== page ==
If my hon, friend will
explain why the National Service is oppos-
ed in Winnipeg, Regina and in some other cities in the West, while the labour unionists in Montreal of FrenchJCanadiian origin are standing for it, I am sure it will be very interesting to the House. Recruiting is active in urban centres. It is not in rural centres. Where you have industrial centres you have active recruiting. The French-iCanadian is not militaristic. During the early days of British domination it is known, and you can verify it by reading any elementary history of Canada, the French Canadian farmers were disarmed. They were ordered by the authorities to give up the arms that were in their possession and for a hundred years they have enjoyed uninterrupted peace. It is not surprising that you do not find within the province of Quebec the same military spirit that you find amongst people who have come from Europe, who have been brought up in military environment. The French Canadian is above all a tiller of the soil. Remember also, that there is no immigration coming from the old country to replenish the homes o'f Quebec, whilst during the past twentydive or thirty years there has been in the English speaking provinces, and especially in Ontario and the West, a steady stream of British immigration. Therefore, it is easier, amongst the newcomers, to find recruits than it is in the rural sections of Quebec.
I have not the exact figures but I take the figures which have been given by the press. By the press here in Ottawa it was stated two or three weeks ago that according to our rosters there were something like 35,000 French Canadians at the front or who bad enlisted and were ready to go. This figure includes not only the soldiers who actually bear arms, but also those in the hospital and auxiliary services. Senator Mason last year in the Senate gave figures which established that sixty per cent of the recruits were to be found amongst the British born and that forty per cent must be divided between the foreign bom, the Anglo-Canadian bom and the French-Canadian bom. When you come to analyse these figures and to make up the averages you find, as I stated a moment ago, that the showing of the province of Quebec is quite honourable. * I regret that in the press of this province and elsewhere Quebec is being branded as a province of slackers and shirkers.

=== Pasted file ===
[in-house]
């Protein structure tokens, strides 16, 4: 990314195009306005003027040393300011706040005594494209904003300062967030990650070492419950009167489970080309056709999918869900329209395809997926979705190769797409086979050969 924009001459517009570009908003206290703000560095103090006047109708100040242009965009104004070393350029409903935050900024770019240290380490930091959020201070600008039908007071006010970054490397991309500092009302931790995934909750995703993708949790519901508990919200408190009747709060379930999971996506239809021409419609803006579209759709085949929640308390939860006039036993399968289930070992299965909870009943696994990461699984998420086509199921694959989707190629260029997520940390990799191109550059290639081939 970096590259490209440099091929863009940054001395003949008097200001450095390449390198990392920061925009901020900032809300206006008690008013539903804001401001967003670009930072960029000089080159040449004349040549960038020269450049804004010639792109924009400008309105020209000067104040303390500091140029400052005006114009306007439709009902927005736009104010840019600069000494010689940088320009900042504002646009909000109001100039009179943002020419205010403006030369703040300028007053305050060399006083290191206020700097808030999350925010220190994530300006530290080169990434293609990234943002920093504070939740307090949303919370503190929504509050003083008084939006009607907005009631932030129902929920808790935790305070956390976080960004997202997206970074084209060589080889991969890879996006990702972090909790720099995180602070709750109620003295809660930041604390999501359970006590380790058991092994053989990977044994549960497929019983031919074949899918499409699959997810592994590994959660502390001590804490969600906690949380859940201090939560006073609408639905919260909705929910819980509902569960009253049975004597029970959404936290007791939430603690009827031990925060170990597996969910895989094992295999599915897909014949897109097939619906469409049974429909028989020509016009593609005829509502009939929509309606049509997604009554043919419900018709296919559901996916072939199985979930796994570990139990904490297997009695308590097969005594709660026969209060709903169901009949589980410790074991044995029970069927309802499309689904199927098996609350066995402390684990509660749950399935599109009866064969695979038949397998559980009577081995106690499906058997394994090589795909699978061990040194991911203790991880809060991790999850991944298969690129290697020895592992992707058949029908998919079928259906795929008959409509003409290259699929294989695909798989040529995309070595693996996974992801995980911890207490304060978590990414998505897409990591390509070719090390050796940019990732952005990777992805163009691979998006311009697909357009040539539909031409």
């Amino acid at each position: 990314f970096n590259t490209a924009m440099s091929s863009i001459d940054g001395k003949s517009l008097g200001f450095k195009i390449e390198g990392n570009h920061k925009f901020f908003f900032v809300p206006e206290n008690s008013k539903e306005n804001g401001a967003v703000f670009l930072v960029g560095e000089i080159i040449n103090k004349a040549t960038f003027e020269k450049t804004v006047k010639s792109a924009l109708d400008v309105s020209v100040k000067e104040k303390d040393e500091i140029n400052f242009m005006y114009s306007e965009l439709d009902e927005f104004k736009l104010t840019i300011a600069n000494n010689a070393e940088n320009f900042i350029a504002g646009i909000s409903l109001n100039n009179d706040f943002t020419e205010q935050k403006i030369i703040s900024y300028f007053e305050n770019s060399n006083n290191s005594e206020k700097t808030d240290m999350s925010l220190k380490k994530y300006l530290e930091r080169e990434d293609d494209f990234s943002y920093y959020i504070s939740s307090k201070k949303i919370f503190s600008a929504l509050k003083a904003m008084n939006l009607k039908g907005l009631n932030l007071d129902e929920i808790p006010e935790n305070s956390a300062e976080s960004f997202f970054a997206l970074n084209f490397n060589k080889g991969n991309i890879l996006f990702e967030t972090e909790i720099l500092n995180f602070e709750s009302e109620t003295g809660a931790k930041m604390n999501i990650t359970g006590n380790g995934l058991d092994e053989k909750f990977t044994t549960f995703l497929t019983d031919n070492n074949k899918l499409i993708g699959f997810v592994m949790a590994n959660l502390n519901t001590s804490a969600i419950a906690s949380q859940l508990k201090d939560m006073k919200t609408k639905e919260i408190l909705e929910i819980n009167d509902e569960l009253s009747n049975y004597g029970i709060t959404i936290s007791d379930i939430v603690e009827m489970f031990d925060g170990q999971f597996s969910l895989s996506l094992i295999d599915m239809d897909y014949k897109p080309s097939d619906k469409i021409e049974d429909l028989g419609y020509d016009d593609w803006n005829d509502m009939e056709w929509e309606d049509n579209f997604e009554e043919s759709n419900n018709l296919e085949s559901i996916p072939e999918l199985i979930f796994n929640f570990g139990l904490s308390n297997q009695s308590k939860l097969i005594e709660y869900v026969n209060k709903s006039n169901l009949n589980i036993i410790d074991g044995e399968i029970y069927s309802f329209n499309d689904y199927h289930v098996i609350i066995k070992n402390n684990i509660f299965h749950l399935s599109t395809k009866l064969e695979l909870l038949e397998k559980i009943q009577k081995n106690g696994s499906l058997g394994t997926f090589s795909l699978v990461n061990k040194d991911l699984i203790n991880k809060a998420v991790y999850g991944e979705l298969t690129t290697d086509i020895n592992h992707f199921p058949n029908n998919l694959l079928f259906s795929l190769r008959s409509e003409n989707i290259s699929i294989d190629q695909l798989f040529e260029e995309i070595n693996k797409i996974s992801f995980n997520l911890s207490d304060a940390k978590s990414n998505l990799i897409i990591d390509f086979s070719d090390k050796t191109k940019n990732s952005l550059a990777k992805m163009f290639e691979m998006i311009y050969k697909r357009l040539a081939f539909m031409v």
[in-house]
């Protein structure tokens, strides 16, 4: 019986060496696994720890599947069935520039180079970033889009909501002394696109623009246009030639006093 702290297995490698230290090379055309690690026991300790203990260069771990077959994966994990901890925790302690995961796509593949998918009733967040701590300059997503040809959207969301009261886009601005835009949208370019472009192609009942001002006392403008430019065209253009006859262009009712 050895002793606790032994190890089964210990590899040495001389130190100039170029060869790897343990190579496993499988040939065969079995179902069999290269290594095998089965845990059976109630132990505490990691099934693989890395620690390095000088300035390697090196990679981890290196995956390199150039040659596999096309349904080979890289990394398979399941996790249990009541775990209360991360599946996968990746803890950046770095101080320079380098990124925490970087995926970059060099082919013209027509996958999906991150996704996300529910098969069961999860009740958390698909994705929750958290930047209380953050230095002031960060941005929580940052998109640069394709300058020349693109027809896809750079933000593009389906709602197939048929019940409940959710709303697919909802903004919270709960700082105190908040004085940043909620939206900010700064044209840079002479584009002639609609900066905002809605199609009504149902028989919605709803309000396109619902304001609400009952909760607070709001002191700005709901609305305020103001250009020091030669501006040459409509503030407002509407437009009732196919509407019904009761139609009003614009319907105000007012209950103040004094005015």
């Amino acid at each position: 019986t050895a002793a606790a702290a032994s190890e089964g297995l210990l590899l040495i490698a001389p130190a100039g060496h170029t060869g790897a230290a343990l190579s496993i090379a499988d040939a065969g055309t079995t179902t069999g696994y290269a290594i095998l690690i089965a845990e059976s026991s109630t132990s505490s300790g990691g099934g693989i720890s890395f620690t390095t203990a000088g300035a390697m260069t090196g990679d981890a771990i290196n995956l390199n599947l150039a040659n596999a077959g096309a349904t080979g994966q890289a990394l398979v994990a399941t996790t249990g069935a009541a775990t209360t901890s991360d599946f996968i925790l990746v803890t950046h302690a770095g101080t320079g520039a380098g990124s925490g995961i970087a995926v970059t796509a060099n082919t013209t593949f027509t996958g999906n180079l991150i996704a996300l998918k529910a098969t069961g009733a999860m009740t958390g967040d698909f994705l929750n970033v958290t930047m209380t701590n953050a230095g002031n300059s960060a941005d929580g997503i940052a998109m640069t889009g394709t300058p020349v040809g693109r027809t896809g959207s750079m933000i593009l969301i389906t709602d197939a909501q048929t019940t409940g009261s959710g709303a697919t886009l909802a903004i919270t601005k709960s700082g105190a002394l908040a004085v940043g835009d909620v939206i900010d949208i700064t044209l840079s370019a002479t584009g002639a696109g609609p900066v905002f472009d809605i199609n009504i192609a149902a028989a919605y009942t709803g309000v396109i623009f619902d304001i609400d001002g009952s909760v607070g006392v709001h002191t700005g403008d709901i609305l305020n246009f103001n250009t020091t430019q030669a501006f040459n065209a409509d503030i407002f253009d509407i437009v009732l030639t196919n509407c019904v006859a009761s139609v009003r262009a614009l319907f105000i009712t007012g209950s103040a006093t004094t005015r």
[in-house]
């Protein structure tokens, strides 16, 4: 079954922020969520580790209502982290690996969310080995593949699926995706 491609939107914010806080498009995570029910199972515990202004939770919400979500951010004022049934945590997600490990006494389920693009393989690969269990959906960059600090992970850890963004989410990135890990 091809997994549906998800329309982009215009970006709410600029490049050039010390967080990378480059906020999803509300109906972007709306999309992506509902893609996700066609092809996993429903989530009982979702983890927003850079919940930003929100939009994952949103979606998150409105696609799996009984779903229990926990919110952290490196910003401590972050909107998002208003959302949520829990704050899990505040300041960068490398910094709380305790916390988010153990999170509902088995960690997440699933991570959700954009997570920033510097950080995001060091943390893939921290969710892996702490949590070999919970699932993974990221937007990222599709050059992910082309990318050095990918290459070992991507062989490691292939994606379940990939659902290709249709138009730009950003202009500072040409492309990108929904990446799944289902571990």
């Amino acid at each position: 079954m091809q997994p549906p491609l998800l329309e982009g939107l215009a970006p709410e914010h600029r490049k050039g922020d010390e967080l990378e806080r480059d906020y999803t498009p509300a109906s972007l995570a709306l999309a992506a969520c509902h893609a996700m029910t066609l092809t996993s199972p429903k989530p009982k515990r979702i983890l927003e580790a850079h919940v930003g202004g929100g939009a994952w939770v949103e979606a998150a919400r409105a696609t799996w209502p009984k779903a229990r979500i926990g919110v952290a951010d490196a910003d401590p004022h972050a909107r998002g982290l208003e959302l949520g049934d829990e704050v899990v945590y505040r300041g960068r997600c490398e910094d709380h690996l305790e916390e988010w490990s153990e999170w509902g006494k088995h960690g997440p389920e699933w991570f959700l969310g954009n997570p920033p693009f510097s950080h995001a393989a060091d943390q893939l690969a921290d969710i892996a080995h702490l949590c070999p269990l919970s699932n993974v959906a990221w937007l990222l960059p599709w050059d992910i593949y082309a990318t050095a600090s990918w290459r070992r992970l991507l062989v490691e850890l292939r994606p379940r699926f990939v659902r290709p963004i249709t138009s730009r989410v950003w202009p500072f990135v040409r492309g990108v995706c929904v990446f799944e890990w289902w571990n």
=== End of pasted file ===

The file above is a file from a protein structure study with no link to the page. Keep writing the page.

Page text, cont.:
I make hold to say that with proper recruiting arrangements, and proper recruiting agents, goodly numbers of men could still be got in the province of Quebec, if the Government wish to carry out their promise
of giving to the Mother Country 500,000 men. But do not send into the province of Quebec as recruiting agents your three Cabinet ministers, who in 1911 preached the very contrary doctrine to the people of that province.
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